The old field desk intrigued me the moment my great Aunt mentioned its existence and wondered if I might like to have it. It belonged, she said, to one of our Revolutionary War ancestors, though she wasn't precisely certain which. In any case, it was packed away either in the depths of her rent controlled apartment in New York or down at the Jersey Shore where she spent her summers and unavailable for examination. We were neither of us in any great hurry to track it down, and twenty years would pass before I finally saw the object in question.
In the late 18th and early 19th centuries, military field desks were used by officers on campaign to store their writing materials, provide a writing surface and keep their regimental records. Such desks were little more than hinged boxes, often made of mahogany with metal reinforced edges and recessed handles to facilitate storage. Some had inner compartments and unfolded to create more "desktop". This one has all of these features, but held another surprise as well.
My great Aunt had thought that this field desk had belonged to one of two people. One possibility was Matthias Ogden, Colonel of the 1st New Jersey Continentals and the brother of my direct ancestor Aaron Ogden, a captain in the same regiment and also brigade major. The other was that it had belonged to Francis Barber, their good friend and brother-in-law who was Lt. Colonel of the 3rd New Jersey and a divisional staff officer under Sullivan. Francis Barber was killed at the very end of the war by a falling tree as he rode toward Washington's New Windsor Headquarters on the Hudson. Both of these field-grade officers undoubtedly had their own field desks, but it was not clear to me why our branch of the family should have one for them until I saw the nameplate on the top of the desk and my Aunt's uncharacteristic confusion as to its ownership suddenly made sense.
Francis Barber Ogden (1783-1857) was the son of Matthias and Hannah Dayton Ogden, born the same year that his father's comrade-in-arms Francis Barber was killed. His name is clearly readable on the brass plate recessed and screwed into the cracked mahogany of the field desk cover, though I would need an expert to tell me whether it is original or perhaps replaced an earlier one belonging to his father. Though finely made, the piece shows the wear and tear of two centuries but its historical value even in its current condition makes any thought of restoration firmly out of the question.
Francis Barber Ogden had a distinguished diplomatic career as US Consul to Liverpool (1829-1840) and Bristol (1840-1857) and was a pioneer in nautical steam engines:
"Mr. Ogden devoted attention to mechanical science, and is credited with having first applied the important principles of the expansive power of steam and the employment of right angular cranks in marine engines. In 1813 he receded a patent for low-pressure condensing engines with two cylinders, the steam working expansively and the cranks being adjusted at right angles, and in 1817 the first engine ever constructed on this principle was built by him in Leeds, Yorkshire. He submitted his plan at Soho to James Watt, who declared at once that it would make "a beautiful engine" and that the combination was certainly original. The first screw propeller that was introduced into practical use and carried into successful operation was brought out by John Ericsson on Thames river in May, 1837, and was called the "Francis B. Ogden." The first propeller in the waters of the United States was the "Robert F. Stockton," an iron boat, which was built at Liverpool under the superintendence of Mr. Ogden."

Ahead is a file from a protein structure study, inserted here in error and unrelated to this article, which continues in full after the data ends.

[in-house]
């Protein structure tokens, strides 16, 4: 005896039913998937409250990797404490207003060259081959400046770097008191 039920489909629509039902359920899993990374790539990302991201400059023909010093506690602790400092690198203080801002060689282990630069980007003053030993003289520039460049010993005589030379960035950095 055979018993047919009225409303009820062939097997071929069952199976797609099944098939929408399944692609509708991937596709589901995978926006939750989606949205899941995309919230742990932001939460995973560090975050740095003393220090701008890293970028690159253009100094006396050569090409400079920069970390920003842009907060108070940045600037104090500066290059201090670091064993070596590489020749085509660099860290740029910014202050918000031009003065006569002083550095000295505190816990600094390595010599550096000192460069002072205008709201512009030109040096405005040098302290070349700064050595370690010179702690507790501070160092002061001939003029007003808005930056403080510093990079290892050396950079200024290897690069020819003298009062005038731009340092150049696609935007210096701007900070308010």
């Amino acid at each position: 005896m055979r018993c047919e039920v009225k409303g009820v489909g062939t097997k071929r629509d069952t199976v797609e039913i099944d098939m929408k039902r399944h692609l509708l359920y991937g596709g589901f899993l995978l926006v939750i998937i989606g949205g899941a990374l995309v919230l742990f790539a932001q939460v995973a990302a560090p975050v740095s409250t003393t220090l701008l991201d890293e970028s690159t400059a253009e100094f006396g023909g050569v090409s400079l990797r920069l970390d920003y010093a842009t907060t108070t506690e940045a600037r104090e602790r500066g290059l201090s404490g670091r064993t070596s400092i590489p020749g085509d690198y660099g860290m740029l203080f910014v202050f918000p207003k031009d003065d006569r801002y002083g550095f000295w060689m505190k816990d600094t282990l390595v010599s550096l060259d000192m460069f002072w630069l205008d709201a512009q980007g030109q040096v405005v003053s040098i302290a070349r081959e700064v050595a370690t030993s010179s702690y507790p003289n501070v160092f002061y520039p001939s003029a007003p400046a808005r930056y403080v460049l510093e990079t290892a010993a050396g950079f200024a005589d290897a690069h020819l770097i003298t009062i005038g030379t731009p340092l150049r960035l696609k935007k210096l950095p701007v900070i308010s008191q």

Ericsson, you will recall, was the inventor who designed the USS Monitor.
Princeton University has in its collections a letter from Sam Houston dated 1843 appointing Francis Barber Ogden consul for the Republic of Texas in Liverpool.
With all his engineering experiments and diplomatic responsibilities, he seems to have had little occasion to use a military field desk. In fact, his only military service was during the War of 1812, but it was of singularly significance nonetheless. For Francis Barber Ogden was among General Andrew Jackson's aides-de-camp at the Battle of New Orleans. In all probability, this is the desk he used during that battle.
As for how the desk came back to our family, I can only speculate. I do know that Francis Barber Ogden was not the only one in our family with a deep interest in steam-powered vessels. His uncle and my ancestor Aaron Ogden was deeply engaged in an early steam ferry service between New Jersey and New York. The US Supreme Court decision that upheld the federal government's ability to regulate interstate commerce, Gibbons v Ogden, ended the monopoly that Aaron had been assigned by steamboat tycoons Robert Livingston and Robert Fulton and cost him his fortune.
In our family papers I find an indenture for the sale of land, dated October 30, 1815, signed by Aaron Ogden and witnessed by his nephew Francis Barber Ogden. Perhaps it was then, fresh from victory in Louisiana and before setting out for England, that he gave his uncle the desk. His own father had died of yellow fever at 36 in 1791, so the relationship between them may have been more like father and son. However it came about, Francis Barber Ogden's field desk is an extraordinary piece of American history and a treasured part of our family's past.